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Katrina made landfall near the mouth of the River in southern Plaquemines Parish.   Veering slightly east, the eye traversed the St. Bernard wetlands and Lake Borgne. Following a short trip across the Mississippi Sound, its destructive force blasted into the Mississippi Gulf Coast and crushed communities from Pearl River to Pascagoula. Storm surge of over 25 feet inundated buildings within a half mile of the coast.

You are looking at a Category 5 storm in this image just before it entered cooler waters and came ashore as a high end Category 3. The eye is sixty miles wide and hurricane force winds extend 250 miles from the center. The storm reaches from Houston to St. Augustine a distance of 900 miles.

Katrina continued inland, passing directly over Hattiesburg. Threading its way north between Jackson and Meridian, it caused power outages as a Category 1 storm 400 miles inland at Memphis.

Wind damage in New Orleans was substantial. Sustained winds across most of the city were 80-90 miles per hour with gusts to 120 mph.

On December 21st The National Hurricane Center concluded that Katrina came ashore as a Category 3 storm with 127 mph winds near Buras and 121 mph near the mouth of the Pearl River. Along the southern Lake Pontchartrain shoreline the storm barely exceeded Category 1 strength although the surge was typical of a Category 2. However to the east it was more typical of a Category 4.

Unfortunately enough of this surge funneled into New Orleans to breach some poorly maintained levees in the east and some ill conceived drainage canal levees along the lake shore. Water poured through these breaches for three days drowning half of the city and turning a mere natural disaster into the greatest civil engineering catastrophe in American history.

One thousand eight hundred thirty three (1,833 became the official toll including 256 outside Louisiana) people died as a direct result of this storm, hundreds more have died since from stress and related disorders. Evacuation of 1.1 million people before the storm prevented a much larger death toll. Although the official damage estimate from Katrina is $81 billion, property damage, business losses, infrastructure damage and flat out destruction of an American city will cost more like $300 billion to fix. The Congressional Budget Office estimated that losses of physical capital totaled between $70 and $130 billion. In Louisiana, 45% of these losses involved business structures or equipment, including resources owned by national concerns. This $300 billion loss dwarfs the damage from other hurricanes. (Hurricane Andrew in 1992 cost $52 billion 2005 dollars)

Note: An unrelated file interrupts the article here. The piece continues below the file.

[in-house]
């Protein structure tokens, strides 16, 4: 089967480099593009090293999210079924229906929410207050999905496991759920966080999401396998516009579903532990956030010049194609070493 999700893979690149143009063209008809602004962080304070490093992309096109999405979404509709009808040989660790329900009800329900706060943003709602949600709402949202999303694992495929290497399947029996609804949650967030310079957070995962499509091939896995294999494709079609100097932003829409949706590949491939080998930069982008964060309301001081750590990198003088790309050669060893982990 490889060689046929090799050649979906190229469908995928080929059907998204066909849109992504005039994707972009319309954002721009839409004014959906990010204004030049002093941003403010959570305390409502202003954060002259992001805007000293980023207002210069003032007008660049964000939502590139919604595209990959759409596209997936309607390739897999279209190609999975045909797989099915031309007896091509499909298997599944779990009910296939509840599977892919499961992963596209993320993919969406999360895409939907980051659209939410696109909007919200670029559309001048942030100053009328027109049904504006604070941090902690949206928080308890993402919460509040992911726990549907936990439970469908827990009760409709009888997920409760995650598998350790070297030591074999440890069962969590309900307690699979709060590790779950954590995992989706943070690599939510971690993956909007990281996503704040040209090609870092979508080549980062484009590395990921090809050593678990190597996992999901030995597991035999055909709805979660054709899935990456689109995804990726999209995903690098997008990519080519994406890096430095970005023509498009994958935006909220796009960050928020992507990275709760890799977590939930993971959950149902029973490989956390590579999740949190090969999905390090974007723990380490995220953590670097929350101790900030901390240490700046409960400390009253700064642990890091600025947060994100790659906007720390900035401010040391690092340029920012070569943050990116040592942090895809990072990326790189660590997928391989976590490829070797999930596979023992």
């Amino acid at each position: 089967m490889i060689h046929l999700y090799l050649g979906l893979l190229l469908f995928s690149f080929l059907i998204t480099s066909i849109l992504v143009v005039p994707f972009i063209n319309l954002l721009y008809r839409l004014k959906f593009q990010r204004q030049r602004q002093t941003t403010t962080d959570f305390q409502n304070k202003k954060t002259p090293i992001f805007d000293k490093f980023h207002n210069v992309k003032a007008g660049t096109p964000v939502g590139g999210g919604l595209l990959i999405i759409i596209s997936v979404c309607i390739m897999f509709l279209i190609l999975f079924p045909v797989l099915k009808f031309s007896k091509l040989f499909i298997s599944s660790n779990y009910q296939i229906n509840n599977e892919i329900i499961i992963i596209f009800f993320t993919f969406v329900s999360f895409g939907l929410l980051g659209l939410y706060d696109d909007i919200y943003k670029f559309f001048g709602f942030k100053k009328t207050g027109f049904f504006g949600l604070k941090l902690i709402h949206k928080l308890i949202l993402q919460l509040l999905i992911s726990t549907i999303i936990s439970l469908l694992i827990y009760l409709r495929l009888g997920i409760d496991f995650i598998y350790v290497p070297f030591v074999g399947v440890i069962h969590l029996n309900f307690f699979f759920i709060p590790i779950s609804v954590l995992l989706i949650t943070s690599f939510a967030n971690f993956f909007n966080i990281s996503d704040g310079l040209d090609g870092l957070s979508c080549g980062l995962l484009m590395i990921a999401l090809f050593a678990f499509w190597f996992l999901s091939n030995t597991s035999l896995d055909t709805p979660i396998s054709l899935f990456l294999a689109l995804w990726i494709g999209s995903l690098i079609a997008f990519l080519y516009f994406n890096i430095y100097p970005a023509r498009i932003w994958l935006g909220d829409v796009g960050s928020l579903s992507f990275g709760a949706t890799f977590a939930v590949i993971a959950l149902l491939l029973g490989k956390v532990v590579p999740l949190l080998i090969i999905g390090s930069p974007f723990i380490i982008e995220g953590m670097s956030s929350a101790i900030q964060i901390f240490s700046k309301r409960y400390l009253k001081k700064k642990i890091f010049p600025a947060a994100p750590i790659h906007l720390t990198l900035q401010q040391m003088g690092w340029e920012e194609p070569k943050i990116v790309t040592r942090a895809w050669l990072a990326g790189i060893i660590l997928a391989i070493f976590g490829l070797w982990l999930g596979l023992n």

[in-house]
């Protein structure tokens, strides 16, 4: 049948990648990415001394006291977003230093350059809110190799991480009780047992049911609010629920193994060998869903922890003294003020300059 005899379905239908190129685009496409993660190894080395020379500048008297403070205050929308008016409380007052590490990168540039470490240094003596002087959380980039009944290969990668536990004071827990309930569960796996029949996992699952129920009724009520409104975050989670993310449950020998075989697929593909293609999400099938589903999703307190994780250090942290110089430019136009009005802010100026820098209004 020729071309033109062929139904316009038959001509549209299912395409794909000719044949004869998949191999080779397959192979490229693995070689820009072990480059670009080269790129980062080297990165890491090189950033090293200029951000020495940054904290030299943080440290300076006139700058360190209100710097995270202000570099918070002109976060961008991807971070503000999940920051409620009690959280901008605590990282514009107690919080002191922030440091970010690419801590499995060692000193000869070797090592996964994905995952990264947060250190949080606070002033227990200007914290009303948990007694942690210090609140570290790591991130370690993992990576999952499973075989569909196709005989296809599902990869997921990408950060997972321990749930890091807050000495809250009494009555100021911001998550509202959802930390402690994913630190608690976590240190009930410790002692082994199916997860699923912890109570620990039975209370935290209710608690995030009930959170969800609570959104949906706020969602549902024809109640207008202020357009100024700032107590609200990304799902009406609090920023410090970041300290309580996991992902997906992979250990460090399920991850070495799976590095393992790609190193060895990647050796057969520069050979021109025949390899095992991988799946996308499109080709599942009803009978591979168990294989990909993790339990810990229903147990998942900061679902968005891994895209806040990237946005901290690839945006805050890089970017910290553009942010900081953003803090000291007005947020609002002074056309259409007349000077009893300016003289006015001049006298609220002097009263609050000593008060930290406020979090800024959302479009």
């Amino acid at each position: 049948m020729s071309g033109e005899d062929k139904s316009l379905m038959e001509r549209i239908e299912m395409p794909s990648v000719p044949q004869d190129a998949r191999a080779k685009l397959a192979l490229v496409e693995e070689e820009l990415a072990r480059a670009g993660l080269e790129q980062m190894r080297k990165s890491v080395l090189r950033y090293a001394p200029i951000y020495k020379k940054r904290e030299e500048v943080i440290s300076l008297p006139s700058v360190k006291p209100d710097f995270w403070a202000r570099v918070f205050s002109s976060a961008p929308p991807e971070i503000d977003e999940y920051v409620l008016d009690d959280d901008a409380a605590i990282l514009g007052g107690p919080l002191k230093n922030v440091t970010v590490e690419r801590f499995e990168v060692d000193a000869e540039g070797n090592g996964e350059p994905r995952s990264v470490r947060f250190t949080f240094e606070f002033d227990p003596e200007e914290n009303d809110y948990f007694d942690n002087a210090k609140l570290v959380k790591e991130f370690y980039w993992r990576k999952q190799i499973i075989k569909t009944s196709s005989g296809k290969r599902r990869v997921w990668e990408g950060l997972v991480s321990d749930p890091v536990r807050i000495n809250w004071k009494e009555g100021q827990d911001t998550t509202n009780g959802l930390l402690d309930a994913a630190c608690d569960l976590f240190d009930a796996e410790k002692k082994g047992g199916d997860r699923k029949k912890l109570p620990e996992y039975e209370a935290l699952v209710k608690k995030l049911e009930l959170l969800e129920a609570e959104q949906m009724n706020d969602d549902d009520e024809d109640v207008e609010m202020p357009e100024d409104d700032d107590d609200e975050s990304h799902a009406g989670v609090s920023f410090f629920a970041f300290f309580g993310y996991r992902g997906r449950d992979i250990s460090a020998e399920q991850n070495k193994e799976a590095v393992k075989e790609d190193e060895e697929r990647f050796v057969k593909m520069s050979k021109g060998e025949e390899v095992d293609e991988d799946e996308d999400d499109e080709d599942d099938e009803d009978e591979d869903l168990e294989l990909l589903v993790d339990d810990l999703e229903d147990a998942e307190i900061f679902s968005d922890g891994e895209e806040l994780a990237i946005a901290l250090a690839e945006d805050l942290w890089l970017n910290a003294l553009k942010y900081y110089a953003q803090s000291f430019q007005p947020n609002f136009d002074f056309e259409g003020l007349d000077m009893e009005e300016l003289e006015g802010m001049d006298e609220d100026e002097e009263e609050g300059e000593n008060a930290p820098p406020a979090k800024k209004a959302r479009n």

• Highly anticipated : Years of studies, newspaper series, and near misses hearalded Katrina as one of the most likely disasters :: Continue reading...
  • The Storm : The chronology of the storm coupled with the decisions and dispositions :: Continue reading...
  • The Flood : Dozens of levee failures occurred at five major sites around :: Continue reading...
  • The Rescue : At first it seemed that the city might have avoided the worst but as :: Continue reading...
  • The Recovery : Once in the city, the Corps patched the levees and pumped the water out. Thousands of utility workers converged on the city clearing the streets, restoring power, water, and phone services. Firms with FEMA no bid contracts brought in thousands of Latino's with chainsaws. :: Continue reading...
  • Miscellaneous : Explore the stories of Hurricane Katrina and a few recurring themes emerge :: Continue reading...
  • More Resources : A few more goodies :: Continue reading...

  • Infrastructure Neighborhoods

    Created : 10/26/2005 8:46:26 AM Updated: 8/23/2013 4:31:44 PM

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